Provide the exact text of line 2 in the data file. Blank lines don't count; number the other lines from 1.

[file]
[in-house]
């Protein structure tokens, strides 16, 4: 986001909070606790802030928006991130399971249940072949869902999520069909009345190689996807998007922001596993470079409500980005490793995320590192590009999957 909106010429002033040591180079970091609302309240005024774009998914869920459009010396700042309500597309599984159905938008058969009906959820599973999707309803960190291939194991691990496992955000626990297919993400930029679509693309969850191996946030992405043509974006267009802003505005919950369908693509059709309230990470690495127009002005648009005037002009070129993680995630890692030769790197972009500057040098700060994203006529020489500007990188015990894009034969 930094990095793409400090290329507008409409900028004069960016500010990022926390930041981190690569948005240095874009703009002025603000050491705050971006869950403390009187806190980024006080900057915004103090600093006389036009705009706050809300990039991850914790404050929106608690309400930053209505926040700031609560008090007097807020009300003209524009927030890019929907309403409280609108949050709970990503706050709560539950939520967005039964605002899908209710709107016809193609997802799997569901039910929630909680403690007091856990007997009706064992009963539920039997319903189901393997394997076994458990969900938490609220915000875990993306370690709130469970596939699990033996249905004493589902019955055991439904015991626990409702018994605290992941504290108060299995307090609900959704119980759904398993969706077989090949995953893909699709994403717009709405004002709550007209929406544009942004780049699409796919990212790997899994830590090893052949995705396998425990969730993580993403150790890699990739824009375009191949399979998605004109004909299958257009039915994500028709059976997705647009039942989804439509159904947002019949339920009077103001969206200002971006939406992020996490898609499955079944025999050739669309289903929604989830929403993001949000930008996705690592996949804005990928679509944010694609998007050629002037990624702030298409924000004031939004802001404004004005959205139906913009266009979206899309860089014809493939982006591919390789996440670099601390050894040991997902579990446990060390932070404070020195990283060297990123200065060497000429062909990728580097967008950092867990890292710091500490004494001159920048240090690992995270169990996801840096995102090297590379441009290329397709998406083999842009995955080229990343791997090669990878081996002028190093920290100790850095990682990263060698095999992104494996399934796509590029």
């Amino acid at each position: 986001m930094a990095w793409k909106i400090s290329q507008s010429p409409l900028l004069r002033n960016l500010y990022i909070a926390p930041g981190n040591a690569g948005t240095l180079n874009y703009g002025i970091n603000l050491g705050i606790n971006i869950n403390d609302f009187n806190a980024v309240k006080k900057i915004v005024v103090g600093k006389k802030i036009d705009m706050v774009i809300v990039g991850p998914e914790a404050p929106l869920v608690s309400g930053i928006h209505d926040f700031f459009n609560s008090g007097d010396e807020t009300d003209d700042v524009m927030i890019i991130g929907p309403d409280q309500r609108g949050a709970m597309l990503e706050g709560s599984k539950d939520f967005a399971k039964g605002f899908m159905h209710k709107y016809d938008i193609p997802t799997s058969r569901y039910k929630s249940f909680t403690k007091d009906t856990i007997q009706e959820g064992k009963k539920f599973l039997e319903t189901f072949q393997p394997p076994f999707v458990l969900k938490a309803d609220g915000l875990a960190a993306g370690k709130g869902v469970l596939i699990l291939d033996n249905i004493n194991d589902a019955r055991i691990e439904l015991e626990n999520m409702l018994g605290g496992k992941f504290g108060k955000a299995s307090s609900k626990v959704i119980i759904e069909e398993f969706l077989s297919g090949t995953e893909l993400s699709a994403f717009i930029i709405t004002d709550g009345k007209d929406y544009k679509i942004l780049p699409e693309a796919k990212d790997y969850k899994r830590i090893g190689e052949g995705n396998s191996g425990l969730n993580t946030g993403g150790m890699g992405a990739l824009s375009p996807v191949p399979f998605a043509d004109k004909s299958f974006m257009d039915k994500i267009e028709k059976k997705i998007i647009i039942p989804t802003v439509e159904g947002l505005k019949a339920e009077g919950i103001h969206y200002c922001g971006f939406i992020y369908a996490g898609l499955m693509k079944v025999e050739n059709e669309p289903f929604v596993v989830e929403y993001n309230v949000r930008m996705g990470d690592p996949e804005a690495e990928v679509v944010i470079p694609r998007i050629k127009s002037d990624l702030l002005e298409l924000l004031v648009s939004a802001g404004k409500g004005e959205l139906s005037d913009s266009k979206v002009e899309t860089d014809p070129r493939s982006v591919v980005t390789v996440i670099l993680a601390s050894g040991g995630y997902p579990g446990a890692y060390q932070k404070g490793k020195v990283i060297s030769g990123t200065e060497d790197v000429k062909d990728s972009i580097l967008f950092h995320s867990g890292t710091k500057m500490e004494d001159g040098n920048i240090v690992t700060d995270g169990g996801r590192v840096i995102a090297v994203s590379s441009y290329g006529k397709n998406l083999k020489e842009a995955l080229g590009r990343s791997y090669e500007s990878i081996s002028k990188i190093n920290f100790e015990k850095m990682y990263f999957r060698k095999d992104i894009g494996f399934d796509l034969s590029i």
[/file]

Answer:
């Protein structure tokens, strides 16, 4: 986001909070606790802030928006991130399971249940072949869902999520069909009345190689996807998007922001596993470079409500980005490793995320590192590009999957 909106010429002033040591180079970091609302309240005024774009998914869920459009010396700042309500597309599984159905938008058969009906959820599973999707309803960190291939194991691990496992955000626990297919993400930029679509693309969850191996946030992405043509974006267009802003505005919950369908693509059709309230990470690495127009002005648009005037002009070129993680995630890692030769790197972009500057040098700060994203006529020489500007990188015990894009034969 930094990095793409400090290329507008409409900028004069960016500010990022926390930041981190690569948005240095874009703009002025603000050491705050971006869950403390009187806190980024006080900057915004103090600093006389036009705009706050809300990039991850914790404050929106608690309400930053209505926040700031609560008090007097807020009300003209524009927030890019929907309403409280609108949050709970990503706050709560539950939520967005039964605002899908209710709107016809193609997802799997569901039910929630909680403690007091856990007997009706064992009963539920039997319903189901393997394997076994458990969900938490609220915000875990993306370690709130469970596939699990033996249905004493589902019955055991439904015991626990409702018994605290992941504290108060299995307090609900959704119980759904398993969706077989090949995953893909699709994403717009709405004002709550007209929406544009942004780049699409796919990212790997899994830590090893052949995705396998425990969730993580993403150790890699990739824009375009191949399979998605004109004909299958257009039915994500028709059976997705647009039942989804439509159904947002019949339920009077103001969206200002971006939406992020996490898609499955079944025999050739669309289903929604989830929403993001949000930008996705690592996949804005990928679509944010694609998007050629002037990624702030298409924000004031939004802001404004004005959205139906913009266009979206899309860089014809493939982006591919390789996440670099601390050894040991997902579990446990060390932070404070020195990283060297990123200065060497000429062909990728580097967008950092867990890292710091500490004494001159920048240090690992995270169990996801840096995102090297590379441009290329397709998406083999842009995955080229990343791997090669990878081996002028190093920290100790850095990682990263060698095999992104494996399934796509590029």